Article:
White House and State Department spokesmen would not comment yesterday on whether the administration is considering the replacement of Richard Starr, U.S. ambassador to conventional arms reduction talks in Vienna.
White House deputy press secretary Larry Speakes said that "as far as Starr leaving or anything like that, I don't have any comment." Speakes also said that he would not characterize Starr as "in trouble."
State Department spokesman John Hughes also declined comment, saying he would not discuss "internal personnel matters." Hughes said that Starr is in Washington and is scheduled to meet today with William P. Clark, the president's national security affairs adviser, for "consultations, but it is also a personnel matter."
While some sources, particularly in Congress, have maintained over the last week that Starr already has been dismissed, the fact that he is meeting with Clark today to discuss his job raises the question of whether the White House has approved any State Department recommendation to remove him.
Meanwhile, Starr met with several administration officials yesterday to discuss substantive issues related to the Vienna talks.
Senior administration officials told The Washington Post on Monday that the administration is considering replacing Starr on the grounds that he has made unauthorized statements and has behaved erratically since his appointment in late 1981 as chief U.S. representative to the decade-old force-reduction talks.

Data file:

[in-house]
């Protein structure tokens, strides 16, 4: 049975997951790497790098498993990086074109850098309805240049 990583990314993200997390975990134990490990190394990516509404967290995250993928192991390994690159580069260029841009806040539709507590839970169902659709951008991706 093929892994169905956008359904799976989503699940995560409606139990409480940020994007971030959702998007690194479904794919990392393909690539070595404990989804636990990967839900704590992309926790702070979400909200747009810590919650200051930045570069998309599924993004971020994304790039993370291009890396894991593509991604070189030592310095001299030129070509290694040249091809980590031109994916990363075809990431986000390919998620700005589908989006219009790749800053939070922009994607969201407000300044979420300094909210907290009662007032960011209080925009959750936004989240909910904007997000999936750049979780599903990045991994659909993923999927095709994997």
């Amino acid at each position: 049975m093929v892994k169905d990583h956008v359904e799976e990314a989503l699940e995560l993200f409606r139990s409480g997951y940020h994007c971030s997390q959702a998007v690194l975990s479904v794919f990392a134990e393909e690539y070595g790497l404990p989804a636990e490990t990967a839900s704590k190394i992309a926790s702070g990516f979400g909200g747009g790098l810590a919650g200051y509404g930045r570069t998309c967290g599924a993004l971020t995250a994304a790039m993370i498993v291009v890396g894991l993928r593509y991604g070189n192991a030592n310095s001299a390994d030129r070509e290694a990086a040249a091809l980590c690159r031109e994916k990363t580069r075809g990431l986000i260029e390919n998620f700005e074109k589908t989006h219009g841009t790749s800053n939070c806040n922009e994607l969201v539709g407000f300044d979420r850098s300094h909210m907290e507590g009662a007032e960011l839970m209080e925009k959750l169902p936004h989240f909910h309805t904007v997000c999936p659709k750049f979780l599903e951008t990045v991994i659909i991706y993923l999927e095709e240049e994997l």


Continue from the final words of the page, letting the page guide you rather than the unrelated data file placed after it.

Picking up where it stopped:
These officials said Starr has shown an overriding concern for security and has made requests to issue sidearms and bulletproof garments to his negotiating team since the kidnaping of Brig. Gen. James L. Dozier in Italy 13 months ago. Starr also expressed worries that his Marine security detail was vulnerable to a bazooka attack, according to the officials.
Administration officials said the State Department's choice to replace Starr is Herbert S. Okun, currently ambassador to East Germany and the State Department's representative to strategic arms negotiations with the Soviet Union during the Carter administration.
The conventional arms talks, known as Mutual and Balanced Force Reduction (MBFR) talks, have been under way for 10 years with a goal of limiting NATO and Soviet bloc conventional arms and troop levels in eastern and western Europe.
Starr said yesterday through a spokesman at the Cosmos Club, where he is staying, that he "cannot make any comment to the press."